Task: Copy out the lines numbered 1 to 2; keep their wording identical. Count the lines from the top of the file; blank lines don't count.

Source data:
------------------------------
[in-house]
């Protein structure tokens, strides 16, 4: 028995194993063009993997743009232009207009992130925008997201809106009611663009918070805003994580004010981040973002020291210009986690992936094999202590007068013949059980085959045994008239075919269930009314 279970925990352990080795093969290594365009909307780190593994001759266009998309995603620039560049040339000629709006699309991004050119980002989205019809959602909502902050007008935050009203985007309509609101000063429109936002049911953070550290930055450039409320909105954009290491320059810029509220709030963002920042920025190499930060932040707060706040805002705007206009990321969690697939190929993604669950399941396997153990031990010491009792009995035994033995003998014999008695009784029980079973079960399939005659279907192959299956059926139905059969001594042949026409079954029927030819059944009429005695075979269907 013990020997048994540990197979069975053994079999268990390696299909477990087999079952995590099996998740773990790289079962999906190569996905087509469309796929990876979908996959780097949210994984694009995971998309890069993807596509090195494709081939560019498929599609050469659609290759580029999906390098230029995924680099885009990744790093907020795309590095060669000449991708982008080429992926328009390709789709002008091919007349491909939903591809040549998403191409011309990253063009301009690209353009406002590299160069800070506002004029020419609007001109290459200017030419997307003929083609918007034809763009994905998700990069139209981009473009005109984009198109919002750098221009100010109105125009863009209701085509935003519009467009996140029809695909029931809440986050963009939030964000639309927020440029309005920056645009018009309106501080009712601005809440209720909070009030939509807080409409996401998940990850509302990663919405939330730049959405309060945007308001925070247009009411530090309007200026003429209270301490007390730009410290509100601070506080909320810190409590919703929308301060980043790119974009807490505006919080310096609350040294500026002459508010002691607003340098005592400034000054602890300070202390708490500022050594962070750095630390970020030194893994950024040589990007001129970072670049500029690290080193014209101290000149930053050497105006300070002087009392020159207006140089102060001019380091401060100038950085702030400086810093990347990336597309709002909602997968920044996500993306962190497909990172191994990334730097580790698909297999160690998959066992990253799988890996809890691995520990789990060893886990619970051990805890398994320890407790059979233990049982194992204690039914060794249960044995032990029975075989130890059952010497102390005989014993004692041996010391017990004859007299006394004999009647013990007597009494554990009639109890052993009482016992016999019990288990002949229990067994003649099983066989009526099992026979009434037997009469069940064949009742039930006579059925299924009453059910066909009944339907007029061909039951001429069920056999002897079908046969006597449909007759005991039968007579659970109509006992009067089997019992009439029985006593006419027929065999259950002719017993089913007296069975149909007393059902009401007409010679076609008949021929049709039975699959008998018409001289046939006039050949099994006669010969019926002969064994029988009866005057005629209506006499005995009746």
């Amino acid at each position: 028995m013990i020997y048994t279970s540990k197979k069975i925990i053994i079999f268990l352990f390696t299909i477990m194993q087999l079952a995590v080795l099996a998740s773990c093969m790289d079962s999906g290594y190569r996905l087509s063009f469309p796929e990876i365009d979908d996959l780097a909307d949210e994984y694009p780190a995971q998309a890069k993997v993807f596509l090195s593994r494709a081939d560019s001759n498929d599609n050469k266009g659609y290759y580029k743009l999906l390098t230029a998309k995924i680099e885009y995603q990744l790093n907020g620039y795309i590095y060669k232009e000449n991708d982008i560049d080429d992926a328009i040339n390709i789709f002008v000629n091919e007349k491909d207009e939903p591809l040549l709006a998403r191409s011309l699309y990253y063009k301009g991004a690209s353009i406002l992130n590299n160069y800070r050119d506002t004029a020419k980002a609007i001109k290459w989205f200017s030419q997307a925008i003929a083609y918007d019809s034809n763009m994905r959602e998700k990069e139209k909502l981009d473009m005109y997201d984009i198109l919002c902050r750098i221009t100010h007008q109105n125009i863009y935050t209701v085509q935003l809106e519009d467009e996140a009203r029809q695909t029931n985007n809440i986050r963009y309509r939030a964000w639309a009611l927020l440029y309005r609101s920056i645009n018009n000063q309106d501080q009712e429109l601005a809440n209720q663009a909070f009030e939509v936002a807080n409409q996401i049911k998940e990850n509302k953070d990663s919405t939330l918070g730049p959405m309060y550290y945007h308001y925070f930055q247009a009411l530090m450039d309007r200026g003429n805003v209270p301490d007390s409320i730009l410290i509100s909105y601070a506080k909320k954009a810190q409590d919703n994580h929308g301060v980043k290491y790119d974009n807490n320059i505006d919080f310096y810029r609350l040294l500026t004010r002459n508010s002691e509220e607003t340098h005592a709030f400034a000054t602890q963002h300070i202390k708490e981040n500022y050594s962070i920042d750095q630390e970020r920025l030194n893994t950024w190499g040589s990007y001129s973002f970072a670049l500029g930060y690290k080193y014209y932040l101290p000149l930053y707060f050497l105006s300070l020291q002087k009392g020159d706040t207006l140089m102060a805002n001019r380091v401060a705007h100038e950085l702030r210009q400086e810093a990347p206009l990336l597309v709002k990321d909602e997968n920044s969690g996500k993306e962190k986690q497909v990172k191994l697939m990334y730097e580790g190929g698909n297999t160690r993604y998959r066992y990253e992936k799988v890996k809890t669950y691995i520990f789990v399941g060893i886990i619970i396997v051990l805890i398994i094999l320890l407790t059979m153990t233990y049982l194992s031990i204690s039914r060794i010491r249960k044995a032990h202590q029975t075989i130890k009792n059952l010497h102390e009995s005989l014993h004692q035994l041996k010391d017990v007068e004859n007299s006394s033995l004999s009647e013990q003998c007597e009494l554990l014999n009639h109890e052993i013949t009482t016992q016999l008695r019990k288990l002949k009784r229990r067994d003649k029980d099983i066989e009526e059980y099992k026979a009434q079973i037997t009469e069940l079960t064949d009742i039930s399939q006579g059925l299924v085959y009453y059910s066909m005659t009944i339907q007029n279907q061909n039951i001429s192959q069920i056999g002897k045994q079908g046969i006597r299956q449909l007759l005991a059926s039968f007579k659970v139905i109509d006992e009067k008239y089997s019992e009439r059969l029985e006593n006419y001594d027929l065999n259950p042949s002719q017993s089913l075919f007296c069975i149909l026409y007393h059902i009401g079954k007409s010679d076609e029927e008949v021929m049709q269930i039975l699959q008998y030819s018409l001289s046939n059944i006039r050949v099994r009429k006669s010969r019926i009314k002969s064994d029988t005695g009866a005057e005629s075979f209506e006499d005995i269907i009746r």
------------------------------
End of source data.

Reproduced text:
[in-house]
């Protein structure tokens, strides 16, 4: 028995194993063009993997743009232009207009992130925008997201809106009611663009918070805003994580004010981040973002020291210009986690992936094999202590007068013949059980085959045994008239075919269930009314 279970925990352990080795093969290594365009909307780190593994001759266009998309995603620039560049040339000629709006699309991004050119980002989205019809959602909502902050007008935050009203985007309509609101000063429109936002049911953070550290930055450039409320909105954009290491320059810029509220709030963002920042920025190499930060932040707060706040805002705007206009990321969690697939190929993604669950399941396997153990031990010491009792009995035994033995003998014999008695009784029980079973079960399939005659279907192959299956059926139905059969001594042949026409079954029927030819059944009429005695075979269907 013990020997048994540990197979069975053994079999268990390696299909477990087999079952995590099996998740773990790289079962999906190569996905087509469309796929990876979908996959780097949210994984694009995971998309890069993807596509090195494709081939560019498929599609050469659609290759580029999906390098230029995924680099885009990744790093907020795309590095060669000449991708982008080429992926328009390709789709002008091919007349491909939903591809040549998403191409011309990253063009301009690209353009406002590299160069800070506002004029020419609007001109290459200017030419997307003929083609918007034809763009994905998700990069139209981009473009005109984009198109919002750098221009100010109105125009863009209701085509935003519009467009996140029809695909029931809440986050963009939030964000639309927020440029309005920056645009018009309106501080009712601005809440209720909070009030939509807080409409996401998940990850509302990663919405939330730049959405309060945007308001925070247009009411530090309007200026003429209270301490007390730009410290509100601070506080909320810190409590919703929308301060980043790119974009807490505006919080310096609350040294500026002459508010002691607003340098005592400034000054602890300070202390708490500022050594962070750095630390970020030194893994950024040589990007001129970072670049500029690290080193014209101290000149930053050497105006300070002087009392020159207006140089102060001019380091401060100038950085702030400086810093990347990336597309709002909602997968920044996500993306962190497909990172191994990334730097580790698909297999160690998959066992990253799988890996809890691995520990789990060893886990619970051990805890398994320890407790059979233990049982194992204690039914060794249960044995032990029975075989130890059952010497102390005989014993004692041996010391017990004859007299006394004999009647013990007597009494554990009639109890052993009482016992016999019990288990002949229990067994003649099983066989009526099992026979009434037997009469069940064949009742039930006579059925299924009453059910066909009944339907007029061909039951001429069920056999002897079908046969006597449909007759005991039968007579659970109509006992009067089997019992009439029985006593006419027929065999259950002719017993089913007296069975149909007393059902009401007409010679076609008949021929049709039975699959008998018409001289046939006039050949099994006669010969019926002969064994029988009866005057005629209506006499005995009746």